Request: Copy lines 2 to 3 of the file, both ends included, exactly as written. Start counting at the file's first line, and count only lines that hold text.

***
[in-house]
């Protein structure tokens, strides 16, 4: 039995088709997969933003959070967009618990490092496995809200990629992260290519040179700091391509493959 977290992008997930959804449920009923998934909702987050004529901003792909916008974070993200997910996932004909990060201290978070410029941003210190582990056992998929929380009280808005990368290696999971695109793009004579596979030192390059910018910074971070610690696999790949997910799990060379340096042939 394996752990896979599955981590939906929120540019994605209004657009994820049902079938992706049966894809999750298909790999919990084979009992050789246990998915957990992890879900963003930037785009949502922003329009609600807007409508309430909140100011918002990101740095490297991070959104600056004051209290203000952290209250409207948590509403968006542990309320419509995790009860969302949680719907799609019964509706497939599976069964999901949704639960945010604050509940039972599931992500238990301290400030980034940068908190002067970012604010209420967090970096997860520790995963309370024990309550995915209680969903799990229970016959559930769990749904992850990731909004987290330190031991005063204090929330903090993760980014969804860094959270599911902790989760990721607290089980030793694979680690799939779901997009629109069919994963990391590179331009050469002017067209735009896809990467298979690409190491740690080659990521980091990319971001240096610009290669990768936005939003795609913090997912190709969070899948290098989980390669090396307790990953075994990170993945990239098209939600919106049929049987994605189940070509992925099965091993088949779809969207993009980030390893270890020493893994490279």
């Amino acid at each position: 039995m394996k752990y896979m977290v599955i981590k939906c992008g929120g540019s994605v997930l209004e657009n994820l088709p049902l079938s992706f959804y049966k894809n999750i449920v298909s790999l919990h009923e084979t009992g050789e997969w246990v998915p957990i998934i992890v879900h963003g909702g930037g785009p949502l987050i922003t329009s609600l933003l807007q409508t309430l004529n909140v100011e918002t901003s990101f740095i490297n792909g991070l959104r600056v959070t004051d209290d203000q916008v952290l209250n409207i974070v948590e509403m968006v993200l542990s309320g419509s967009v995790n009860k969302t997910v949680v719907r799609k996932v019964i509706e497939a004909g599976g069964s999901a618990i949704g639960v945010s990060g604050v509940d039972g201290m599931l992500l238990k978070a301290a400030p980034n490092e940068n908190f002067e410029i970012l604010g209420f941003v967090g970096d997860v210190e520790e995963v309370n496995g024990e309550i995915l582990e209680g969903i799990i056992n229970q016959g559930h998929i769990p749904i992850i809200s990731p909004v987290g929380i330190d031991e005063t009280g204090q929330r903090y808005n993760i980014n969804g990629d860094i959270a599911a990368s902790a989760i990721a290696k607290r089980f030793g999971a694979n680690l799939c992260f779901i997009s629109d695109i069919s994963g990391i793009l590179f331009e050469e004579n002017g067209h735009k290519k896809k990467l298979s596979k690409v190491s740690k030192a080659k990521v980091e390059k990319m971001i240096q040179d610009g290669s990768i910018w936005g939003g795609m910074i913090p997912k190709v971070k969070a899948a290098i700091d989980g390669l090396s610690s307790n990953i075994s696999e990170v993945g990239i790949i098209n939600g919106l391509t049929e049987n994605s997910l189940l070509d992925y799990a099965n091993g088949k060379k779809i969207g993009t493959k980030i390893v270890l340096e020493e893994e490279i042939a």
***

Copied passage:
């Protein structure tokens, strides 16, 4: 039995088709997969933003959070967009618990490092496995809200990629992260290519040179700091391509493959 977290992008997930959804449920009923998934909702987050004529901003792909916008974070993200997910996932004909990060201290978070410029941003210190582990056992998929929380009280808005990368290696999971695109793009004579596979030192390059910018910074971070610690696999790949997910799990060379340096042939 394996752990896979599955981590939906929120540019994605209004657009994820049902079938992706049966894809999750298909790999919990084979009992050789246990998915957990992890879900963003930037785009949502922003329009609600807007409508309430909140100011918002990101740095490297991070959104600056004051209290203000952290209250409207948590509403968006542990309320419509995790009860969302949680719907799609019964509706497939599976069964999901949704639960945010604050509940039972599931992500238990301290400030980034940068908190002067970012604010209420967090970096997860520790995963309370024990309550995915209680969903799990229970016959559930769990749904992850990731909004987290330190031991005063204090929330903090993760980014969804860094959270599911902790989760990721607290089980030793694979680690799939779901997009629109069919994963990391590179331009050469002017067209735009896809990467298979690409190491740690080659990521980091990319971001240096610009290669990768936005939003795609913090997912190709969070899948290098989980390669090396307790990953075994990170993945990239098209939600919106049929049987994605189940070509992925099965091993088949779809969207993009980030390893270890020493893994490279």
């Amino acid at each position: 039995m394996k752990y896979m977290v599955i981590k939906c992008g929120g540019s994605v997930l209004e657009n994820l088709p049902l079938s992706f959804y049966k894809n999750i449920v298909s790999l919990h009923e084979t009992g050789e997969w246990v998915p957990i998934i992890v879900h963003g909702g930037g785009p949502l987050i922003t329009s609600l933003l807007q409508t309430l004529n909140v100011e918002t901003s990101f740095i490297n792909g991070l959104r600056v959070t004051d209290d203000q916008v952290l209250n409207i974070v948590e509403m968006v993200l542990s309320g419509s967009v995790n009860k969302t997910v949680v719907r799609k996932v019964i509706e497939a004909g599976g069964s999901a618990i949704g639960v945010s990060g604050v509940d039972g201290m599931l992500l238990k978070a301290a400030p980034n490092e940068n908190f002067e410029i970012l604010g209420f941003v967090g970096d997860v210190e520790e995963v309370n496995g024990e309550i995915l582990e209680g969903i799990i056992n229970q016959g559930h998929i769990p749904i992850i809200s990731p909004v987290g929380i330190d031991e005063t009280g204090q929330r903090y808005n993760i980014n969804g990629d860094i959270a599911a990368s902790a989760i990721a290696k607290r089980f030793g999971a694979n680690l799939c992260f779901i997009s629109d695109i069919s994963g990391i793009l590179f331009e050469e004579n002017g067209h735009k290519k896809k990467l298979s596979k690409v190491s740690k030192a080659k990521v980091e390059k990319m971001i240096q040179d610009g290669s990768i910018w936005g939003g795609m910074i913090p997912k190709v971070k969070a899948a290098i700091d989980g390669l090396s610690s307790n990953i075994s696999e990170v993945g990239i790949i098209n939600g919106l391509t049929e049987n994605s997910l189940l070509d992925y799990a099965n091993g088949k060379k779809i969207g993009t493959k980030i390893v270890l340096e020493e893994e490279i042939a």